The main result is the fact that the development of information and communication technologies, and network resources leads to increased threats of destabilization of the socio-political situation in view of the emergence of multiple centers that generate the ideological and psychological background. Keeping focused information policy can not be conceived without the collective participation of States in the first place, members of the group leaders of integration - Russia, Belarus and Kazakhstan. Currently, only produced a comprehensive approach to security in the information field in the Eurasian region, but the events in the world, largely thanks to modern technology, make the search for an exit strategy with a much higher speed. The article contributes to the science of international relations, engaging in interdisciplinary thinking that is associated with a transition period in the development of society. A study of current conditions in their relation to the current socio-political patterns of the authors leads to conclusions about the need for cooperation with the network centers of power in the modern information environment, the formation of alternative models of networking, especially in innovation and scientific and technical areas of information policy, and expanding the integration of the field in this region on the information content.
This special publication for the 2012 New Delhi Summit is a collection of articles by government officials from BRICS countries, representatives of international organizations, businessmen and leading researchers.
The list of Russian contributors includes Sergei Lavrov, Foreign Minister of Russia, Maxim Medvedkov, Director of the Trade Negotiations Department of the Russian Ministry of Economic Development, Vladimir Dmitriev, Vnesheconombank Chairman, Alexander Bedritsky, advisor to the Russian President, VadimLukov, Ambassador-at-large of the Russian Foreign Affairs Ministry, and representatives of the academic community.
The publication also features articles by the President of Kazakhstan NursultanNazarbayev and internationally respected economist Jim O’Neil, who coined the term “BRIC”. In his article Jim O’Neil speculates about the future of the BRICS countries and the institution as a whole.
The publication addresses important issues of the global agenda, the priorities of BRICS and the Indian Presidency, the policies and competitive advantages of the participants, as well as BRICS institutionalization, enhancing efficiency and accountability of the forum.
The article is devoted to the study of the authoritarianism prevalent in the mass consciousness of Russians. The article describes a new approach to the consideration of the authoritarian syndrome as the effects of the cultural trauma as a result of political and socio-cultural transformation of society. The article shows the dynamics of the symptoms of the authoritarianism, which appear in the mass consciousness of Russians from 1993 to 2011. This paper proposes a package of measures aimed at reducing the level of the authoritarianism in Russian society.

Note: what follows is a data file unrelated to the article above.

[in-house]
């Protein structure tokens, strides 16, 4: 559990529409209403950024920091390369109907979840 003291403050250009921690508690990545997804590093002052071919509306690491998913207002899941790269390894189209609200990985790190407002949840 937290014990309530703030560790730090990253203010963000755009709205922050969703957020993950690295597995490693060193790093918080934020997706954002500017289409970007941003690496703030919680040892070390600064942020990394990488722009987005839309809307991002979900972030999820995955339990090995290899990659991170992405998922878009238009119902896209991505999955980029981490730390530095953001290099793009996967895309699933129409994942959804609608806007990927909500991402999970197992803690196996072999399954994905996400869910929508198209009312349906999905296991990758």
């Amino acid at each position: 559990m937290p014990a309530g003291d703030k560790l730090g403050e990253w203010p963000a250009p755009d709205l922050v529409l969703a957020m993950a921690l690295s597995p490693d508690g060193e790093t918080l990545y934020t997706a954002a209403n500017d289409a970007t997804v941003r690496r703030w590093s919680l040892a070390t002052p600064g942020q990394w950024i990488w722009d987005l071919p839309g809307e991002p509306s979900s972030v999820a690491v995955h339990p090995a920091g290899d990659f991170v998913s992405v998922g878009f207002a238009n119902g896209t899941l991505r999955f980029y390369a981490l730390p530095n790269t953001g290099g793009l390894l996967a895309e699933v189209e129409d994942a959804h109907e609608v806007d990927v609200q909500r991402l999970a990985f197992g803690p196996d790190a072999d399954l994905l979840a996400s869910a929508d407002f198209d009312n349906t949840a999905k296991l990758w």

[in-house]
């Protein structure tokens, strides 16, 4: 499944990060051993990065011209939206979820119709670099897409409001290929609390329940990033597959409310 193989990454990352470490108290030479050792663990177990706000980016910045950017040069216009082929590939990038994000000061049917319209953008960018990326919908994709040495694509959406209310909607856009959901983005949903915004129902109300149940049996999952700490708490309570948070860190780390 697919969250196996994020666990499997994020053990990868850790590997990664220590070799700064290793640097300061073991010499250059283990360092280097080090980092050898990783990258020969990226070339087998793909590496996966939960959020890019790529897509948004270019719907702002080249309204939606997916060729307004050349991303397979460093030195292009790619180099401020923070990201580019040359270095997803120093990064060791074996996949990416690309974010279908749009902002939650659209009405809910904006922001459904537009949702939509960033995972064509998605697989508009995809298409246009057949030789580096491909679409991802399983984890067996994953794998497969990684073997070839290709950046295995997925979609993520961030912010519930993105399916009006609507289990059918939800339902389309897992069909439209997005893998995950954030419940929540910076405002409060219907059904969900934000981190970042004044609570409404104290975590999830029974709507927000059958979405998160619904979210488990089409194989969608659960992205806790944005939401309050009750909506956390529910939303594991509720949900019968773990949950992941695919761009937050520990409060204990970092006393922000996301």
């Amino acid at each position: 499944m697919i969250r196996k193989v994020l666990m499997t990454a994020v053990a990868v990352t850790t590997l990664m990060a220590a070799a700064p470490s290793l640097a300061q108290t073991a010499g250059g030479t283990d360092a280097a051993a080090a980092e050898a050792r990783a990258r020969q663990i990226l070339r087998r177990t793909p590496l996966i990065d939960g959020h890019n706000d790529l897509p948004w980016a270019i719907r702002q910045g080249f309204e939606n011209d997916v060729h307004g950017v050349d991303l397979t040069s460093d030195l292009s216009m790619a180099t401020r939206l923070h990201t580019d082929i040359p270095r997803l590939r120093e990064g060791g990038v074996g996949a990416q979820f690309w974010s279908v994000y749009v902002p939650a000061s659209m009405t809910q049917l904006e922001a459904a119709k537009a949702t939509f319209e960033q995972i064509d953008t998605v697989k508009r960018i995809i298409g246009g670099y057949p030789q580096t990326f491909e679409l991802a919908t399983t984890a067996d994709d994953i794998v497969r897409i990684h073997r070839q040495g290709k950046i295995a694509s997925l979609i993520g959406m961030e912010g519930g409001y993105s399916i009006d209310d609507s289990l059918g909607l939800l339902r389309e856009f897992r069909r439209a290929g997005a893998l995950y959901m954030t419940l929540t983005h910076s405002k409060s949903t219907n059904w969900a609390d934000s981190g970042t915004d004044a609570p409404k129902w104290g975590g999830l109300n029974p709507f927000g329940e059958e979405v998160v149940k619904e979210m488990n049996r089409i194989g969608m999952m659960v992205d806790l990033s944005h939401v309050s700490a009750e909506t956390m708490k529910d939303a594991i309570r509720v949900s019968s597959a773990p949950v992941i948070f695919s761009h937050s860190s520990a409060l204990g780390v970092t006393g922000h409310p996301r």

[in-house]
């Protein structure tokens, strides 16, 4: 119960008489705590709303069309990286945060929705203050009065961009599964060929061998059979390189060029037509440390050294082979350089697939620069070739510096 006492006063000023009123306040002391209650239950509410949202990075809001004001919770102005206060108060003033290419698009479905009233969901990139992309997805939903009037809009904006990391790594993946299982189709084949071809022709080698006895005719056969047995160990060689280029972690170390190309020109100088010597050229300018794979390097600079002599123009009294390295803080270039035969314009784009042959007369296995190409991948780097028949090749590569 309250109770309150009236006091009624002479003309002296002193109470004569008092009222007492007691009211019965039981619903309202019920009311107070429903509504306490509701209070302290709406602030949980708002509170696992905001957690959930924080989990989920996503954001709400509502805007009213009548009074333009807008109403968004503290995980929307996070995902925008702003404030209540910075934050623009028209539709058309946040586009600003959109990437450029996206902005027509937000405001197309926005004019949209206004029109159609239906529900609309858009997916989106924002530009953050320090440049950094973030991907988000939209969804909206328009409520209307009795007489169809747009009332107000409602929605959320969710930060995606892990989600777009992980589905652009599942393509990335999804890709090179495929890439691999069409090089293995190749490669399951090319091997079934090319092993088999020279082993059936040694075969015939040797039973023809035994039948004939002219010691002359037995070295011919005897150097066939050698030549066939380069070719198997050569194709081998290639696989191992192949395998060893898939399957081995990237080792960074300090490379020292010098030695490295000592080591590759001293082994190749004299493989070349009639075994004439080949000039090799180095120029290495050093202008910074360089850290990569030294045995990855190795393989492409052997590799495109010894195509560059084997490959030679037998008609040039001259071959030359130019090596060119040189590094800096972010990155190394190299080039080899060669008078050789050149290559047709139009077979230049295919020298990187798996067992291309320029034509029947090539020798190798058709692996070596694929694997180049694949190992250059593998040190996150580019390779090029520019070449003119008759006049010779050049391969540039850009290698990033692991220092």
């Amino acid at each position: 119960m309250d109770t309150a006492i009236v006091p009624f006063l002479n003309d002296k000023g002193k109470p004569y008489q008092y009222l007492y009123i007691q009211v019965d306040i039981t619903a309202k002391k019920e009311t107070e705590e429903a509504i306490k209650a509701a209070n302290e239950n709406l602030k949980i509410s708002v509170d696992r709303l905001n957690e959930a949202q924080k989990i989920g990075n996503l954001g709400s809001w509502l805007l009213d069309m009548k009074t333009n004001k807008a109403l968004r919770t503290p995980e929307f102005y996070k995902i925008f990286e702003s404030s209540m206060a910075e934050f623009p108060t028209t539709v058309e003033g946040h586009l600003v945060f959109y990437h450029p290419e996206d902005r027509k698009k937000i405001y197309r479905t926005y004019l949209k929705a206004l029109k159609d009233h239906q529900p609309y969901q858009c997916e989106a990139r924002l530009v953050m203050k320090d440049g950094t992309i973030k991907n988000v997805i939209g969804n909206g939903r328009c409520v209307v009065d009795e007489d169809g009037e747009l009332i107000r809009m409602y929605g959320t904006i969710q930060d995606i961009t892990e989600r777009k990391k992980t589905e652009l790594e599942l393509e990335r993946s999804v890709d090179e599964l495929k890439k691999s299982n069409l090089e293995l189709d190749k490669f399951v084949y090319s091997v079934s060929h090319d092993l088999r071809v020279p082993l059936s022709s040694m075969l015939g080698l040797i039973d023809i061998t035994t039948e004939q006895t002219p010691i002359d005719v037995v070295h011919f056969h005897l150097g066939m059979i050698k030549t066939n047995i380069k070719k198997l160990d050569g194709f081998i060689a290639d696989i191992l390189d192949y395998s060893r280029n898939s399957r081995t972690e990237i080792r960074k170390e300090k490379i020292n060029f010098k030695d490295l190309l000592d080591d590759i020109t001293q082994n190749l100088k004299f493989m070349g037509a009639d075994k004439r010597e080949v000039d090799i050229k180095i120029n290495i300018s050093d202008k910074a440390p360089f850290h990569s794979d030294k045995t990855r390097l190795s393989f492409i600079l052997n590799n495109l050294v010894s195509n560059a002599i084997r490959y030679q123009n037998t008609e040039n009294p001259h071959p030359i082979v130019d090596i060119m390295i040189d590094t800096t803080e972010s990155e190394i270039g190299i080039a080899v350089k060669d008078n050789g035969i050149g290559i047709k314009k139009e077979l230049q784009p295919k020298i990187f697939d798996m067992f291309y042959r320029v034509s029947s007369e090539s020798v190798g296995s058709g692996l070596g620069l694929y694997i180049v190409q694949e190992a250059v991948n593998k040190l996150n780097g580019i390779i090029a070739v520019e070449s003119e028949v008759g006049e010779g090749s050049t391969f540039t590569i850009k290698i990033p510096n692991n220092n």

This work looks at a model of spatial election competition with two candidates who can spend effort in order to increase their popularity through advertisement. It is shown that under certain condition the political programs of the candidates will be different. The work derives the comparative statics of equilibrium policy platform and campaign spending with respect the distribution of voter policy preferences and the proportionality of the electoral system. In particular, it is whown that the equilibrium does not exist if the policy preferences are distributed over too narrow an interval.
The article examines "regulatory requirements" as a subject of state control over business in Russia. The author deliberately does not use the term "the rule of law". The article states that a set of requirements for business is wider than the legislative regulation.
First, the article analyzes the regulatory nature of the requirements, especially in the technical field. The requirements are considered in relation to the rule of law. The article explores approaches to the definition of regulatory requirements in Russian legal science. The author analyzes legislation definitions for a set of requirements for business. The author concludes that regulatory requirements are not always identical to the rule of law. Regulatory requirements are a set of obligatory requirements for entrepreneurs’ economic activity. Validation failure leads to negative consequences.
Second, the article analyzes the problems of the regulatory requirements in practice. Lack of information about the requirements, their irrelevance and inconsistency are problems of the regulatory requirements in Russia.
Many requirements regulating economic activity are not compatible with the current development level of science and technology. The problems are analyzed on the basis of the Russian judicial practice and annual monitoring reports by Higher School of Economics.
Finally, the author provides an approach to the possible solution of the regulatory requirements’ problem. The author proposes to create a nationwide Internet portal about regulatory requirements. The portal should contain full information about all regulatory requirements. The author recommends extending moratorium on the use of the requirements adopted by the bodies and organizations of the former USSR government.